Court Tosses Challenge To Water-Manual Revisions


     ST. LOUIS (CN) – The 8th Circuit ruled that the U.S. Army Corps of Engineers did not violate the National Environmental Policy Act by implementing March 2006 revisions to a 2004 master water-control manual governing its management of the Missouri River.

     As controller of the Missouri River Mainstem Reservoir System, the corps has to juggle the task of controlling floods, maintaining downstream navigation and keeping in mind secondary uses, such as for irrigation, recreation, fish and wildlife.
     “Forced to make difficult choices, the Corps has faced repeated lawsuits by competing beneficial users of the River as controlled by the System,” the ruling states.
     In 2004 the circuit reversed an injunction stopping the corps from releasing drought-depleted waters from reservoirs in South Dakota and North Dakota. Environmentalists sued, prompting the corps to issue a revised master manual in 2004 containing environmental provisions recommended by the U.S. Fish and Wildlife Service. A key recommendation was a “spring rise” – the pulsing of water from the Gavins Point Dam for 30 days every three years.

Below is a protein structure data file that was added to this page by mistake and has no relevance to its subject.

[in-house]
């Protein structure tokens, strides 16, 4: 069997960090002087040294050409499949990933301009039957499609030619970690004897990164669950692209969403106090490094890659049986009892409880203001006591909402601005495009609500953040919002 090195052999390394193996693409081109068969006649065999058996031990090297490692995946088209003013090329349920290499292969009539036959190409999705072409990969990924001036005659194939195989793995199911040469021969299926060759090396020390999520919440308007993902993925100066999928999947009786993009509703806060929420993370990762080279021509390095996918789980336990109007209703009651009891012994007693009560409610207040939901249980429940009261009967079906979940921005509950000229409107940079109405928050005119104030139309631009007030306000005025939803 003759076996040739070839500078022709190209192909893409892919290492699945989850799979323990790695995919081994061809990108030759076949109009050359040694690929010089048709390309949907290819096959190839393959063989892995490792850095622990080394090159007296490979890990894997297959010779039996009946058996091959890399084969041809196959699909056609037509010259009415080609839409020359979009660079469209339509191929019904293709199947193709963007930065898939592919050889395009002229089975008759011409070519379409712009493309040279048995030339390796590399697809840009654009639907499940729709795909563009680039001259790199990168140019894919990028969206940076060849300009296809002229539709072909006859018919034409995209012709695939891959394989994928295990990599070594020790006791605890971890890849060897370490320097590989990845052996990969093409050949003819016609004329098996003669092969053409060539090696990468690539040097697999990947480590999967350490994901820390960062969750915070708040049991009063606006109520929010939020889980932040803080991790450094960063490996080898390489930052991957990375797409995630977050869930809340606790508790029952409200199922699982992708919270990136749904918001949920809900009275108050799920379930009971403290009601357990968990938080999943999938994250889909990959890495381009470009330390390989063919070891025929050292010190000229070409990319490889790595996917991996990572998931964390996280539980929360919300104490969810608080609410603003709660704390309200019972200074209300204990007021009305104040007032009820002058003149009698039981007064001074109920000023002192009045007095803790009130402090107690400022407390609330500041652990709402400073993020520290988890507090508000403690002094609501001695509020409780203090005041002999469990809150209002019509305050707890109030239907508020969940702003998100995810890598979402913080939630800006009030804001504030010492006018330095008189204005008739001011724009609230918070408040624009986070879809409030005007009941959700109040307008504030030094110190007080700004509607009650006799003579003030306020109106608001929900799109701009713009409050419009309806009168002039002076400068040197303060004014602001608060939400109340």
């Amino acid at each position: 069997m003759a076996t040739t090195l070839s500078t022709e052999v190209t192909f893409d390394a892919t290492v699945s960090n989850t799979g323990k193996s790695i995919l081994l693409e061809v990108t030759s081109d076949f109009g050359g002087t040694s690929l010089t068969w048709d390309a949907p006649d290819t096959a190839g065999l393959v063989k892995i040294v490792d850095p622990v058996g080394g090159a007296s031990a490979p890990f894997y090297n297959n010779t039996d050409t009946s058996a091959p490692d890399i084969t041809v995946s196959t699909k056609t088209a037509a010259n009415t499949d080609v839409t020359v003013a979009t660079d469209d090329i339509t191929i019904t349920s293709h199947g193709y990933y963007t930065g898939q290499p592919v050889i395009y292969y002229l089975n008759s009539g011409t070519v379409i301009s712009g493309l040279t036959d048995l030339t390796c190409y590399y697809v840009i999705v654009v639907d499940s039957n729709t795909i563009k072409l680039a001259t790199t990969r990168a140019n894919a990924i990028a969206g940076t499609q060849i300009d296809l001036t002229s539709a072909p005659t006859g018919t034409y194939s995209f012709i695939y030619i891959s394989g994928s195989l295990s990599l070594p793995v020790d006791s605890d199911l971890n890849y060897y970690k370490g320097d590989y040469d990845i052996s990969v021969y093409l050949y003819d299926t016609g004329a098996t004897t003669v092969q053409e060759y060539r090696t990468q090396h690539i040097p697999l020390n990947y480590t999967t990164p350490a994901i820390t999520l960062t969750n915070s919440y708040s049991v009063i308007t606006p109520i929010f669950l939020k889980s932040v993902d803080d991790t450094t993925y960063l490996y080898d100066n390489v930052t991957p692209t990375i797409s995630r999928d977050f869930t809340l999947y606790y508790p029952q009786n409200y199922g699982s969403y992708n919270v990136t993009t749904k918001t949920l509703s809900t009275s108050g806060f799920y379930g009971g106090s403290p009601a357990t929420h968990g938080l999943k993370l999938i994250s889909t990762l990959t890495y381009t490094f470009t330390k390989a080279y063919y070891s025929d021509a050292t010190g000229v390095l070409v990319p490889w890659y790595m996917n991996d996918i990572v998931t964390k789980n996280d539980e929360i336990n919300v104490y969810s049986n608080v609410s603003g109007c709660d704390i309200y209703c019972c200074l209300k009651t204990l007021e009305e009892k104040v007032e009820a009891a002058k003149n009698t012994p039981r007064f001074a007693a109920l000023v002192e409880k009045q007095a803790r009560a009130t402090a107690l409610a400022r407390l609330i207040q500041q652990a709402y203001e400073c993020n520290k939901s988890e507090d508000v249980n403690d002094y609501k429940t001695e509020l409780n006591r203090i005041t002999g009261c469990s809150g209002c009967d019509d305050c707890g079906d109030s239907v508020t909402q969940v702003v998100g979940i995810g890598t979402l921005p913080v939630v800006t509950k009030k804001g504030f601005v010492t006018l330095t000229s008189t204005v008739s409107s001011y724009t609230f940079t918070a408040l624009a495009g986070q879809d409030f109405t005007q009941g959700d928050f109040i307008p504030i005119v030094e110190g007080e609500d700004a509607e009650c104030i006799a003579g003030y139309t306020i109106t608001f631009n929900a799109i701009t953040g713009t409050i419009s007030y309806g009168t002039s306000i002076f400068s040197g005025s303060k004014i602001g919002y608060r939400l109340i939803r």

The action was challenged on numerous grounds by competing water users. Missouri claimed the corps adopted the revisions without preparing the environmental impact statement required by law.
     The court ruled that the revisions were not arbitrary and capricious, and they did not call for a “substantial change” or “significant new circumstances.”
     Also, the government’s failure to issue an impact statement did not violate the Act, since the matter had been sufficiently analyzed in a final impact statement.

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